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Limiting Mistakes and Making Improvements are the Keys for WVU Wrestling’s Postseason Preparation



There have been ups and downs during this 2021 West Virginia wrestling season, but as the postseason rapidly approaches, third-year head coach Tim Flynn plans to focus on “limiting mistakes” and making the “little improvements” as his young Mountaineers squad prepares for the 2021  Big 12 Championships and ultimately the 2021 NCAA Division I Wrestling Championships next month.

“I think there was good and bad, you know, we had some good matches, and some not so good,” Flynn said of WVU’s performance at the Cowboy Challenge on Sunday. “Maybe [we] gotta be a little more consistent. But it was nice to get a tournament in as opposed to a dual, just a little something different heading into Big 12s.”

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While adjustments will be made between now and the postseason for this crop of inexperienced WVU grapplers, the key is to not “reinvent the wheel,” but rather just focus on fine-tuning smaller facets of their preexisting individual skillsets.

For redshirt junior, Noah Adams, he will likely just make little tweaks, while also relying largely on his years of college wrestling experience, to help prepare him for the postseason.

“Some of it is technique, some of it is focus, it’s a little of everything,” Flynn said of Adams recent losses to Wyoming’s Stephen Buchanan. “I don’t think it’s one thing like, he’s got to do X or he needs to [do Y]. There are things during the match to dictate where you are. I think it’s a little [bit] of a lot of [little things] that’ll add up to [getting] that extra point or not giving up that late takedown. But, like I said, I like our chances at the Big 12s.”

For some of Adams’ freshmen teammates, those who don’t have prior postseason successes and experience like Adams does, they will still have to utilize a similar approach to their postseason preparations.

“Well, in the near future, you have to wrestle perfect match [against a guy like Daton Fix or Travis Wittlake], you can’t have any mistakes against a highly ranked [opponent] or a guy that’s a handful, so to speak,” Flynn said. “So, limit your mistakes…I think we can always add a lot of little things to your matches [from week to week]. That’s what I’ve been talking about this week: You get in that much better shape, you just eat that much better, you get rest that much better, you improve a little technique. When you have a lot of little improvements that can add up. And I think that’s what we’re really trying to focus on here in the next week and a half or two weeks.”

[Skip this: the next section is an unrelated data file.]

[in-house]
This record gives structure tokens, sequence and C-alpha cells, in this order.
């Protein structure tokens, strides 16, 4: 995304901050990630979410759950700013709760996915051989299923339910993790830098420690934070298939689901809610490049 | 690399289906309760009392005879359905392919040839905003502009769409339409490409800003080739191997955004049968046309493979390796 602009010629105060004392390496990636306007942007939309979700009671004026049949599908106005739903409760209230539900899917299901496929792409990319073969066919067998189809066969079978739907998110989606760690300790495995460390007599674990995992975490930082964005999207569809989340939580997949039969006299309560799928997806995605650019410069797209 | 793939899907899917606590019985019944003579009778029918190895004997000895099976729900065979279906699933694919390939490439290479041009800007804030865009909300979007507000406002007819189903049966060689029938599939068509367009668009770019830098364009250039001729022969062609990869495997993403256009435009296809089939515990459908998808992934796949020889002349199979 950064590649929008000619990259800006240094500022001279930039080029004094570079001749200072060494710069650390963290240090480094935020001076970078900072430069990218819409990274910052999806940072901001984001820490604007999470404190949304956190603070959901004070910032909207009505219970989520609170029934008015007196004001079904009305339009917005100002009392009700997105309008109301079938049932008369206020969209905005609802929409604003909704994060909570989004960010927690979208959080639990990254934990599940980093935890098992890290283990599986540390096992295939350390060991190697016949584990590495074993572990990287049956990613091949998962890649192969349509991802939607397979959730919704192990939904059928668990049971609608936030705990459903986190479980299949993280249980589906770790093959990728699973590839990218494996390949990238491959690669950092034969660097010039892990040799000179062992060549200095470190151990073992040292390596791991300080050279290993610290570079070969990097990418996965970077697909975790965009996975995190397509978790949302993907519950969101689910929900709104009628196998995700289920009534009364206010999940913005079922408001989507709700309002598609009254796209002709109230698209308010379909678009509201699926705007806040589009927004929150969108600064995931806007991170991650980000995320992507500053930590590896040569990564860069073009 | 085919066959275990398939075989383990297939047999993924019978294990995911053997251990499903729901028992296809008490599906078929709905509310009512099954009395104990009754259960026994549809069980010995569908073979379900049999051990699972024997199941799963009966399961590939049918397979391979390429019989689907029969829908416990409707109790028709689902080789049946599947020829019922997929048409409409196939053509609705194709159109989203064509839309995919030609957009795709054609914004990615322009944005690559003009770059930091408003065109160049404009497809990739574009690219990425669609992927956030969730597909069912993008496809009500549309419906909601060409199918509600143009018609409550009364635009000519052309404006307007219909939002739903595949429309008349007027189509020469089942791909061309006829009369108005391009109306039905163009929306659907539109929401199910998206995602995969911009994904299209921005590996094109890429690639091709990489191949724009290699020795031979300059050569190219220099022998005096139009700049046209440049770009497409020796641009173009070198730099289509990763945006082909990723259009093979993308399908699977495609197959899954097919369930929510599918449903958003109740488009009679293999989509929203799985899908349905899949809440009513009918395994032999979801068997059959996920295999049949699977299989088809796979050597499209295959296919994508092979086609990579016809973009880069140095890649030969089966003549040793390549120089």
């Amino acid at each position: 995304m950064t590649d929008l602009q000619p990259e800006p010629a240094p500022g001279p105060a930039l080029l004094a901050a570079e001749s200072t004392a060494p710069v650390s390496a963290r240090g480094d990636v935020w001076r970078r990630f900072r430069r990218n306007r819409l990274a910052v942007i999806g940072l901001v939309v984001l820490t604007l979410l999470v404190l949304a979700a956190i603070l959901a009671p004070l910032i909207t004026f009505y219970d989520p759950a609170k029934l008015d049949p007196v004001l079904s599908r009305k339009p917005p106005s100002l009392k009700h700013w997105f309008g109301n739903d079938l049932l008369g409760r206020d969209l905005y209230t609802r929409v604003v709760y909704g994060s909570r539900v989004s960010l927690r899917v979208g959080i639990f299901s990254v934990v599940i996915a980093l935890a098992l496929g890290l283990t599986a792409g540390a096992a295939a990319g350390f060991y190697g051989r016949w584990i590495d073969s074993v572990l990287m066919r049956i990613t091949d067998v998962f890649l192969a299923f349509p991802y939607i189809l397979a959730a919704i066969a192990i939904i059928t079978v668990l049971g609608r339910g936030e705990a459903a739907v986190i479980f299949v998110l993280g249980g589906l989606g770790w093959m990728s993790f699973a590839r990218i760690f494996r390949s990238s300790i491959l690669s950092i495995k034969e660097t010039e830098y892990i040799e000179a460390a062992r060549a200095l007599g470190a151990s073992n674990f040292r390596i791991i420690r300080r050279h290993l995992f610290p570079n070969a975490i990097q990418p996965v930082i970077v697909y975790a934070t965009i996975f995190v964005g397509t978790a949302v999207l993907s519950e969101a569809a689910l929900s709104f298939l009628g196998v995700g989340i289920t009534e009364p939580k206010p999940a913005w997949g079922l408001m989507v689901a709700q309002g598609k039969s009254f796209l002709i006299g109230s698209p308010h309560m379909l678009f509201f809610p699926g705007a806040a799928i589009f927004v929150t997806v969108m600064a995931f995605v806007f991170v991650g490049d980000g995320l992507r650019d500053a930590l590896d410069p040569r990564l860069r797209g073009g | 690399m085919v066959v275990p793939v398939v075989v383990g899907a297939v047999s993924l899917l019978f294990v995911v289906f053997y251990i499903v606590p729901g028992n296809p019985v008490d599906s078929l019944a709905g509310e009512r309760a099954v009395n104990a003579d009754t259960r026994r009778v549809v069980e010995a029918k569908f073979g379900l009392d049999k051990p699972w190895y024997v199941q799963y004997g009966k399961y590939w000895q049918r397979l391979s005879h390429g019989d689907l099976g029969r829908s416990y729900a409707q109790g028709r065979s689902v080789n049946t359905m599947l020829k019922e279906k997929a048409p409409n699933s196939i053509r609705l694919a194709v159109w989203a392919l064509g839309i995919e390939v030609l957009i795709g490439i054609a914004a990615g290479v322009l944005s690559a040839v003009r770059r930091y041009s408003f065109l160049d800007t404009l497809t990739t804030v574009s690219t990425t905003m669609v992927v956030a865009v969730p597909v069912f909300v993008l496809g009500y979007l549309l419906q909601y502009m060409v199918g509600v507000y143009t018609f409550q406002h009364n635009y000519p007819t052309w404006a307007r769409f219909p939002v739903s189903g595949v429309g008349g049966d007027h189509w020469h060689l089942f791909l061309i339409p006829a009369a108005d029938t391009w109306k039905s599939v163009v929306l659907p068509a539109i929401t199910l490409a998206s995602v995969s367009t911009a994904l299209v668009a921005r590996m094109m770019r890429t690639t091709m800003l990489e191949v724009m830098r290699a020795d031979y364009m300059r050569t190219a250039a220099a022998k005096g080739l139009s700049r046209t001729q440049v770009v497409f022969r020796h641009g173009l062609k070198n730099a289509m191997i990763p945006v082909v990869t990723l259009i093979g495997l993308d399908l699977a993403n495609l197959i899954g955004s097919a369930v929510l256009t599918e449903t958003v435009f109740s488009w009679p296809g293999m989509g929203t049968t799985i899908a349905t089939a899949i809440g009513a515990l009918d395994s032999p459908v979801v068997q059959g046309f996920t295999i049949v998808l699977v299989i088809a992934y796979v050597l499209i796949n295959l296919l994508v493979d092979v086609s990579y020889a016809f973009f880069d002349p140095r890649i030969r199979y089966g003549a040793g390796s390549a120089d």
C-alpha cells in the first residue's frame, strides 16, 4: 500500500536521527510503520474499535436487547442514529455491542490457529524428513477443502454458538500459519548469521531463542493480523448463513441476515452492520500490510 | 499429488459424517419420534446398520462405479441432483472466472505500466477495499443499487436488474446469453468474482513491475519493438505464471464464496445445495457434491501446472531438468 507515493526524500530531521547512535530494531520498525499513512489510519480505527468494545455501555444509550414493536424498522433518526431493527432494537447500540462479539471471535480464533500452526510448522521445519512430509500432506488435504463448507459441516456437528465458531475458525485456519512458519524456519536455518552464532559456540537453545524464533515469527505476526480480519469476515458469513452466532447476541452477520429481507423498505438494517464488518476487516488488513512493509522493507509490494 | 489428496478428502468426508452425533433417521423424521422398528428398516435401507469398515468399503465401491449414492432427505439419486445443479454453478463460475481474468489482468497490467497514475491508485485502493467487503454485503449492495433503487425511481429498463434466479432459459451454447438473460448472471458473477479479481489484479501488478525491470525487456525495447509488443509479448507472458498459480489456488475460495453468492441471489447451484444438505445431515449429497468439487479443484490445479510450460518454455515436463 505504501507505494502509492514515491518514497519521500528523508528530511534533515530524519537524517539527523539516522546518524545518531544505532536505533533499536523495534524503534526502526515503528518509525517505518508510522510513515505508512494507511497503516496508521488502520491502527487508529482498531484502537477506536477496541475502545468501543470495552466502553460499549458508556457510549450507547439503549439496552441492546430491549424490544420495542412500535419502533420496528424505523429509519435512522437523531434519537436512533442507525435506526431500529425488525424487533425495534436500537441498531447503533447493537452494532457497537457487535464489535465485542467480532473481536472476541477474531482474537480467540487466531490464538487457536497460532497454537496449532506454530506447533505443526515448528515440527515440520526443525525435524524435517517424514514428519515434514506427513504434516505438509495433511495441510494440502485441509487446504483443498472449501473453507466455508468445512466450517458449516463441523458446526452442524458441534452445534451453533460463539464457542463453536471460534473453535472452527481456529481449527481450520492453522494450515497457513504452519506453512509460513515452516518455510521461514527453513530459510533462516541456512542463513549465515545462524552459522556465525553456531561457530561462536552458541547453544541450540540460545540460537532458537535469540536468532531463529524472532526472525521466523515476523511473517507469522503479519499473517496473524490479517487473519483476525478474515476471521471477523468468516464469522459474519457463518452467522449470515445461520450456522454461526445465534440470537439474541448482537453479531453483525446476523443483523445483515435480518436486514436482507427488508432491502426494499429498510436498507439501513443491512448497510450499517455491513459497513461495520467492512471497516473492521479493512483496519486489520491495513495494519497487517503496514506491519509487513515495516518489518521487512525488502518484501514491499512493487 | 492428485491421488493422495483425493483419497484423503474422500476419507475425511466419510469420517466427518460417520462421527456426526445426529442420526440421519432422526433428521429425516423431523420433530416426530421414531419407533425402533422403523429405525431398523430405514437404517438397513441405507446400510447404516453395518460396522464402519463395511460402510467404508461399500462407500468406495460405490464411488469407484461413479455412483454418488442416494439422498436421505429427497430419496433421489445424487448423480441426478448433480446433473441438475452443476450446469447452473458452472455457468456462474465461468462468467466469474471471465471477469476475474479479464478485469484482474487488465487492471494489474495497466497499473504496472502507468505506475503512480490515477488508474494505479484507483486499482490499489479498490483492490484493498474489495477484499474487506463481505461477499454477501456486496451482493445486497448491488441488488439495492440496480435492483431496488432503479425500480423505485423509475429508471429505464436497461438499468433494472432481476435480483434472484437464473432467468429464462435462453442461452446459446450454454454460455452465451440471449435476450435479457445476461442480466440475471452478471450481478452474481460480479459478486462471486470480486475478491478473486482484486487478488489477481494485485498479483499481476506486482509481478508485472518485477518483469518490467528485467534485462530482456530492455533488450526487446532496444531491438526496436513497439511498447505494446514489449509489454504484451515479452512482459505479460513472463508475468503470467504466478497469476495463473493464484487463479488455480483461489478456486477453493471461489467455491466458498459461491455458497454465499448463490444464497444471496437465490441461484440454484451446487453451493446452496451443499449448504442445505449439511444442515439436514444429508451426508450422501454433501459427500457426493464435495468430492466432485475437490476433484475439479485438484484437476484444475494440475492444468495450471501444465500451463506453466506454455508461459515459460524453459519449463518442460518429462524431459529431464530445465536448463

Before the postseason, however, WVU will have one final chance to take to the mats in Morgantown to conclude its 2021 regular season, Friday night, Feb. 19, with a marquee match against conference rival No. 13 Iowa State (NWCA Coaches Poll) on Big 12 Now via ESPN+.

The Senior Day contest between West Virginia, 7-3, 3-2 Big 12, and No. 13 Iowa State, 9-3, 4-1 Big 12, takes on further significance after Thursday afternoon’s announcement by the NCAA that there will be more at-large berths given to the NCAA Championship this year due to the shortened season, which leaves the Big 12 with 45 automatic qualifiers to the national tournament to be awarded in a few weeks at the conference championship in Tulsa, Oklahoma, March 6-7.

The final dual will actually be like two separate duals. On the main mat, starters for both teams will battle one another. Additionally, there will be a second mat where both teams will have its backups wrestle one another in exhibition-style matches. While the matchup against the Cyclones is not to be overlooked, there is no denying that WVU’s primary focus is on postseason play.

“Our mindset is, whenever you go into the Big 12 Tournament, you want to be a Big 12 champion,” Flynn said. “But then the second goal is to qualify yourself in the NCAA Tournament. I mean, ultimately, when you’re growing up as a kid,  you want to be an All-American or an NCAA champion. You can’t do that if you’re not at the tournament, so you know, that’s our focus.

“When you’re wrestling guys, [and] you’re a young guy, you’re a freshman, you’re redshirt freshmen, you’ve got to have a couple things,” Flynn continued. “One, you have to have unbelievable effort, you’ve got to have just an incredible amount of effort, and, and desire. Those two things alone have nothing to do with skill, and nothing to do with strength. But if you have those as a young guy, you can keep yourself in matches. And then, the second thing they need to do is wrestle clean bouts. We can’t make mistakes.”

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